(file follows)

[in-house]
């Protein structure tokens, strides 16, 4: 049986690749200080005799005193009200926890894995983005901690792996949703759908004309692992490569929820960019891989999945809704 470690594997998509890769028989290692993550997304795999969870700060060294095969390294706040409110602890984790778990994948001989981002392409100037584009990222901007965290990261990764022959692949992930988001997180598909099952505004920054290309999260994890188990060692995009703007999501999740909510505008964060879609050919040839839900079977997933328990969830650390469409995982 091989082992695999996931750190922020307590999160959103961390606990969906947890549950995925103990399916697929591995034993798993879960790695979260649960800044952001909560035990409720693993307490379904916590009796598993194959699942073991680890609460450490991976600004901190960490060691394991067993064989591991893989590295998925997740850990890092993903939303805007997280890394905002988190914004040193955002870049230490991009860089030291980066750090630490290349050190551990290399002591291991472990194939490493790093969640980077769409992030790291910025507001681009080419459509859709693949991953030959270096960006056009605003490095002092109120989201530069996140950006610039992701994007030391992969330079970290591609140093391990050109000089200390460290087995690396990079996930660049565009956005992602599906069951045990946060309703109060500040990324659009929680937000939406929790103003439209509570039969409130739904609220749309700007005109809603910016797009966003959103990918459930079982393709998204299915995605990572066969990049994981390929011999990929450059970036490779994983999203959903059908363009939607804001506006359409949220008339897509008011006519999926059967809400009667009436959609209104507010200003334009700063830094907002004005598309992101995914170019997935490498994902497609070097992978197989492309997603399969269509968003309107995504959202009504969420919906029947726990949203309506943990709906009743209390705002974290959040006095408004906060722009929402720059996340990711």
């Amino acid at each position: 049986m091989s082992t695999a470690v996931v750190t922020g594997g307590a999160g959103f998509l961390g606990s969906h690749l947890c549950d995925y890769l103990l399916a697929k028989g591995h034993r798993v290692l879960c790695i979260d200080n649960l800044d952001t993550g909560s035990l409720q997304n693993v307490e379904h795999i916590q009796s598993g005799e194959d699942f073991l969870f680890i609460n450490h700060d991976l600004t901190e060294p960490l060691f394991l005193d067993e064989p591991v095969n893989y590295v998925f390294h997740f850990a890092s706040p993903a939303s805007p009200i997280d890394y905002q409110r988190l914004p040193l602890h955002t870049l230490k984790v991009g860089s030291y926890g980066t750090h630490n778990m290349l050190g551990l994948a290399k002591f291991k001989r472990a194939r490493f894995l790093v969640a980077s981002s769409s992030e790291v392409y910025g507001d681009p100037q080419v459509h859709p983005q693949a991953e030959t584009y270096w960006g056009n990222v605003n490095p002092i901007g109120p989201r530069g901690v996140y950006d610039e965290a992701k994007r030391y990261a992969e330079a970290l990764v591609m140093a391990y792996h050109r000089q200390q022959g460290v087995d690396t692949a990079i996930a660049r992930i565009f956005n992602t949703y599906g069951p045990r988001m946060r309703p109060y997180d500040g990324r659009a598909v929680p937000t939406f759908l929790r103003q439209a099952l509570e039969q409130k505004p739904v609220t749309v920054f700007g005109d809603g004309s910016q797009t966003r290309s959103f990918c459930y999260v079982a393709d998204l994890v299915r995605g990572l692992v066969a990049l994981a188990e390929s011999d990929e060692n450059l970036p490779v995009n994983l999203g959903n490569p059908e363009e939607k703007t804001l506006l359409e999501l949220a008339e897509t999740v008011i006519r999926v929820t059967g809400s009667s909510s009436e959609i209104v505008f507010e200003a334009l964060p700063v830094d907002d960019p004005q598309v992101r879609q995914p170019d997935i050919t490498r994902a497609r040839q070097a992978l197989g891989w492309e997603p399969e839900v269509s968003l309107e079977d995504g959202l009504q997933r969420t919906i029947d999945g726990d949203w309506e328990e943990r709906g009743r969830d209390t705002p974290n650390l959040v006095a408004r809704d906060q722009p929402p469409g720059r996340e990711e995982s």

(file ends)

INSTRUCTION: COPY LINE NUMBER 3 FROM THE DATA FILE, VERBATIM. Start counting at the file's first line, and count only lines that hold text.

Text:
């Amino acid at each position: 049986m091989s082992t695999a470690v996931v750190t922020g594997g307590a999160g959103f998509l961390g606990s969906h690749l947890c549950d995925y890769l103990l399916a697929k028989g591995h034993r798993v290692l879960c790695i979260d200080n649960l800044d952001t993550g909560s035990l409720q997304n693993v307490e379904h795999i916590q009796s598993g005799e194959d699942f073991l969870f680890i609460n450490h700060d991976l600004t901190e060294p960490l060691f394991l005193d067993e064989p591991v095969n893989y590295v998925f390294h997740f850990a890092s706040p993903a939303s805007p009200i997280d890394y905002q409110r988190l914004p040193l602890h955002t870049l230490k984790v991009g860089s030291y926890g980066t750090h630490n778990m290349l050190g551990l994948a290399k002591f291991k001989r472990a194939r490493f894995l790093v969640a980077s981002s769409s992030e790291v392409y910025g507001d681009p100037q080419v459509h859709p983005q693949a991953e030959t584009y270096w960006g056009n990222v605003n490095p002092i901007g109120p989201r530069g901690v996140y950006d610039e965290a992701k994007r030391y990261a992969e330079a970290l990764v591609m140093a391990y792996h050109r000089q200390q022959g460290v087995d690396t692949a990079i996930a660049r992930i565009f956005n992602t949703y599906g069951p045990r988001m946060r309703p109060y997180d500040g990324r659009a598909v929680p937000t939406f759908l929790r103003q439209a099952l509570e039969q409130k505004p739904v609220t749309v920054f700007g005109d809603g004309s910016q797009t966003r290309s959103f990918c459930y999260v079982a393709d998204l994890v299915r995605g990572l692992v066969a990049l994981a188990e390929s011999d990929e060692n450059l970036p490779v995009n994983l999203g959903n490569p059908e363009e939607k703007t804001l506006l359409e999501l949220a008339e897509t999740v008011i006519r999926v929820t059967g809400s009667s909510s009436e959609i209104v505008f507010e200003a334009l964060p700063v830094d907002d960019p004005q598309v992101r879609q995914p170019d997935i050919t490498r994902a497609r040839q070097a992978l197989g891989w492309e997603p399969e839900v269509s968003l309107e079977d995504g959202l009504q997933r969420t919906i029947d999945g726990d949203w309506e328990e943990r709906g009743r969830d209390t705002p974290n650390l959040v006095a408004r809704d906060q722009p929402p469409g720059r996340e990711e995982s």